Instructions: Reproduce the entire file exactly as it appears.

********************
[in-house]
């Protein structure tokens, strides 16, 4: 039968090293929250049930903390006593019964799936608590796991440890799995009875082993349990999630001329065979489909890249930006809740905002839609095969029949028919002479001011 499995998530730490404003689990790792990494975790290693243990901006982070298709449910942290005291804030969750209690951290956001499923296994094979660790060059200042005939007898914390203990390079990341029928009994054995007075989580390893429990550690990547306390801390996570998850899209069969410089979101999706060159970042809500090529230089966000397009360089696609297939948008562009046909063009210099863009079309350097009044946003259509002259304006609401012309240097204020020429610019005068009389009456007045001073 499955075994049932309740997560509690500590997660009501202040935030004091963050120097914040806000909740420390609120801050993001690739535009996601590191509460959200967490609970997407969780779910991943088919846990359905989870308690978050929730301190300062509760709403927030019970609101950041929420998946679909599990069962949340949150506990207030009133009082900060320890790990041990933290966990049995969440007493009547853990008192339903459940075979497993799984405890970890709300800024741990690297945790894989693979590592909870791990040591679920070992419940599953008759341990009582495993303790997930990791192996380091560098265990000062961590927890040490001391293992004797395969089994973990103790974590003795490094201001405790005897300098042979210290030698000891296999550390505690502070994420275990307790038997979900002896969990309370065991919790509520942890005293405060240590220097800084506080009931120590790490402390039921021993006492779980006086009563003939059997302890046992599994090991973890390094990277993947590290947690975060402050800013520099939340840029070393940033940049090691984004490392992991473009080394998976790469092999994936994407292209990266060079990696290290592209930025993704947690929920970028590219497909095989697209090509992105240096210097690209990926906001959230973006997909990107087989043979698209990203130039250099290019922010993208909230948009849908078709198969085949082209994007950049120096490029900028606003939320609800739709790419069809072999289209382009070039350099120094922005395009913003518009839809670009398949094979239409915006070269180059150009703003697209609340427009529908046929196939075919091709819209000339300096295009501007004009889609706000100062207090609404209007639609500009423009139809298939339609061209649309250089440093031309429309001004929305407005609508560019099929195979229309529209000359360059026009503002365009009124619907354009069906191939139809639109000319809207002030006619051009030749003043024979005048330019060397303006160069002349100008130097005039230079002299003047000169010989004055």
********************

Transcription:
[in-house]
């Protein structure tokens, strides 16, 4: 039968090293929250049930903390006593019964799936608590796991440890799995009875082993349990999630001329065979489909890249930006809740905002839609095969029949028919002479001011 499995998530730490404003689990790792990494975790290693243990901006982070298709449910942290005291804030969750209690951290956001499923296994094979660790060059200042005939007898914390203990390079990341029928009994054995007075989580390893429990550690990547306390801390996570998850899209069969410089979101999706060159970042809500090529230089966000397009360089696609297939948008562009046909063009210099863009079309350097009044946003259509002259304006609401012309240097204020020429610019005068009389009456007045001073 499955075994049932309740997560509690500590997660009501202040935030004091963050120097914040806000909740420390609120801050993001690739535009996601590191509460959200967490609970997407969780779910991943088919846990359905989870308690978050929730301190300062509760709403927030019970609101950041929420998946679909599990069962949340949150506990207030009133009082900060320890790990041990933290966990049995969440007493009547853990008192339903459940075979497993799984405890970890709300800024741990690297945790894989693979590592909870791990040591679920070992419940599953008759341990009582495993303790997930990791192996380091560098265990000062961590927890040490001391293992004797395969089994973990103790974590003795490094201001405790005897300098042979210290030698000891296999550390505690502070994420275990307790038997979900002896969990309370065991919790509520942890005293405060240590220097800084506080009931120590790490402390039921021993006492779980006086009563003939059997302890046992599994090991973890390094990277993947590290947690975060402050800013520099939340840029070393940033940049090691984004490392992991473009080394998976790469092999994936994407292209990266060079990696290290592209930025993704947690929920970028590219497909095989697209090509992105240096210097690209990926906001959230973006997909990107087989043979698209990203130039250099290019922010993208909230948009849908078709198969085949082209994007950049120096490029900028606003939320609800739709790419069809072999289209382009070039350099120094922005395009913003518009839809670009398949094979239409915006070269180059150009703003697209609340427009529908046929196939075919091709819209000339300096295009501007004009889609706000100062207090609404209007639609500009423009139809298939339609061209649309250089440093031309429309001004929305407005609508560019099929195979229309529209000359360059026009503002365009009124619907354009069906191939139809639109000319809207002030006619051009030749003043024979005048330019060397303006160069002349100008130097005039230079002299003047000169010989004055």